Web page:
Surrounded by the chaos that never seems to end, it might be difficult for consumers to know what’s happening with the Consumer Financial Protection Bureau.
The Consumer Financial Protection Bureau (CFPB) was created in the wake of the 2008 financial crisis as a bulwark to protect consumers against a wide variety of predatory business practices. But in recent years, the CFPB has both been under intense scrutiny and working through a significant amount of turmoil.
That turmoil seemed to reach a boiling point in June of 2018, when acting CFPB director Mick Mulvaney fired the entire CFPB consumer advisory board. The move was widely criticized and plainly aimed at dismantling the powers of the CFPB more broadly.
Since then, Mulvaney has moved on to become the White House acting-chief-of-staff. That’s left a lot of people wondering about what’s currently happening with the CFPB consumer advisory board, or in which direction the CFPB is moving more generally.
A Rocky Term for Mick Mulvaney
Mick Mulvaney was appointed acting director of the Consumer Financial Protection Bureau in November of 2017, leading to immediate confusion and conflict. Because the previous director of the CFPB resigned, some rules and regulations suggested that previous Deputy Director Leandra English should serve in the acting director capacity—at least until a permanent director could be confirmed by Congress.
For a short while, both Mulvaney and English were recognized as acting directors of the CFPB. However, a court intervened and ruled in favor of President Trump’s appointment of Mulvaney. As a result, English resigned from the Consumer Financial Protection Bureau.
Mulvaney’s tenure as acting Director of the CFPB was marked by concerted and intentional efforts to disempower the CFPB as broadly and profoundly as possible.
Consumer Advisory Board Fired
Mulvaney’s efforts to undermine the mission of the CFPB seemed to reach their peak in June of 2018, when he summarily fired all members of the Consumer Advisory Board. Mulvaney fired the 25-member panel just days after some of its members had made comments that were critical of his tenure as acting director.
In the past, the Consumer Advisory Board (or CAB for short) had been responsible for providing valuable advice, ideas, and information to the highest levels of the CFPB. In theory, the CAB and the director of the CFPB are supposed to work closely together. Apparently, that wasn’t happening, and 11 CAB members held a press conference in which they criticized the overall direction of the CFPB.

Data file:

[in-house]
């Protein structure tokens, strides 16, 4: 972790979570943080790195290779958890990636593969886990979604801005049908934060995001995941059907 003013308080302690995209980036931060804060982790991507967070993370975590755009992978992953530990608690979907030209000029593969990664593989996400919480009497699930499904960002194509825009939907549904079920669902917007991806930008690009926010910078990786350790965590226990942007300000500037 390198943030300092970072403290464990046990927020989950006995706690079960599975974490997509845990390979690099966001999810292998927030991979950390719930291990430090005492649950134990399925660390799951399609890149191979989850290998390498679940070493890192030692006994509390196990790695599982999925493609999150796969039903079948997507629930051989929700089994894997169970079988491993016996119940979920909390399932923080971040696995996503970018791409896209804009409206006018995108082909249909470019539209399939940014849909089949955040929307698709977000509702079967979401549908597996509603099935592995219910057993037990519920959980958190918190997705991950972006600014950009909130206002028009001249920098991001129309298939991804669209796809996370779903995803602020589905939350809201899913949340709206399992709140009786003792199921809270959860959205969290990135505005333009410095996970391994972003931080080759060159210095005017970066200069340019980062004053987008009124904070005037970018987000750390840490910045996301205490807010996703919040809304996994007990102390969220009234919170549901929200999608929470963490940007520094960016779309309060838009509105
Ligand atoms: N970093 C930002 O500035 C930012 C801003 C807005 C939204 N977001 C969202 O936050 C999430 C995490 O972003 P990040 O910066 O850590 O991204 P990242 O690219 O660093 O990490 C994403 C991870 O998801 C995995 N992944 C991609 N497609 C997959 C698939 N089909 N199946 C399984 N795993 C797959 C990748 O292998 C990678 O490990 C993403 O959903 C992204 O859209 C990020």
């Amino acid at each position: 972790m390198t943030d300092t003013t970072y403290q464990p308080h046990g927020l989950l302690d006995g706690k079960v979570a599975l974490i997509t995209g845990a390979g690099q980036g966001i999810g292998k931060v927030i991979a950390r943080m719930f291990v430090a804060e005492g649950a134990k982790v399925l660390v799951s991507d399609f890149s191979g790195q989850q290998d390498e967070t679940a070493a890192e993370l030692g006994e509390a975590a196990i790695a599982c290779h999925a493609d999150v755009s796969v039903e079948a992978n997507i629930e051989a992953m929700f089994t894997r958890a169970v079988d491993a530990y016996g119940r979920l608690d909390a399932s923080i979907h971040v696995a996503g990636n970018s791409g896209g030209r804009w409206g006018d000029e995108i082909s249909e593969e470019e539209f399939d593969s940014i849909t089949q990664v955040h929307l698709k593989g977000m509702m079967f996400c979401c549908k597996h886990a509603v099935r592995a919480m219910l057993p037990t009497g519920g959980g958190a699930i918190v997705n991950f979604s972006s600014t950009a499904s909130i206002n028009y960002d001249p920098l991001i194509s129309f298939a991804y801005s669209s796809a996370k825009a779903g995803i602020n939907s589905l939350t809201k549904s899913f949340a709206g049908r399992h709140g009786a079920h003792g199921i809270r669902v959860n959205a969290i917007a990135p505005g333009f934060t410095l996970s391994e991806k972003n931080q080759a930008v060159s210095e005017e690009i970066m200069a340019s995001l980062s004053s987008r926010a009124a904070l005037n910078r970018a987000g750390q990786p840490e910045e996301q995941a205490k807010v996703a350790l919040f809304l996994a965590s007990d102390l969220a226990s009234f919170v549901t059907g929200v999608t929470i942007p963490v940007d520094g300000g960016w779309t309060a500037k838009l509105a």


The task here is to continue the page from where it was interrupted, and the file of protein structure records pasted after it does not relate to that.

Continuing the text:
Mulvaney’s office had said that the CAB would be reconstituted the following fall, but that none of the current board members could reapply for the position. For many outsiders, Mulvaney’s term as Director of the CFPB was marked by a concerted effort to defang the institution, and analysts saw the CAB firing as less about punishing individual board members and more about undermining the basic mission of the CFPB.
Raising Red Flags
That’s why the CAB firing raised a significant number of red flags. Mulvaney seemed to be signaling that the basic mission of the CFPB was changing. In the past, the bureau had been committed to holding businesses accountable, especially when they exhibited predatory tendencies and behaviors. Mulvaney’s tenure seemed dedicated, under the auspices of “smaller government,” to dismantling the protections that had been popular amongst consumers.
CAB Decision Reversed
In December of 2018, Mulvaney was selected to be the acting White House Chief of Staff by the Trump administration. This change in position meant that Mulvaney would be leaving his role as director of the CFPB. As a result, the new CFPB Director became Kathleen Kraninger.
Upon taking over, Kraninger announced several new initiatives and changes at the CFPB. One of the first things she mentioned is that Mulvaney’s decision regarding the Consumer Advisory Board would be reversed. So, currently, the CAB is still a vital part of the Consumer Financial Protection Bureau and continues to provide valuable advice, information, and expertise.
Kraninger’s rhetoric seemed to indicate a new direction for the CFPB, somewhere between Mulvaney’s slash-and-burn approach and the previous administration’s commitment to consumers. Whether Kraninger’s approach ends up helping consumers in the long run is difficult to foresee. Most analysts are taking a wait-and-see approach.
The Legacy of the Consumer Financial Protection Bureau
It’s important to note that the overall mission of the CFPB should theoretically remain unchanged, no matter which administration is in charge of Washington. Ideally, the agency is there to ensure consumers are protected and that business and corporations follow the law.
That’s why it’s important to encourage the CFPB to enforce its own rules and regulation and ensure that consumers—not corporations—come first.
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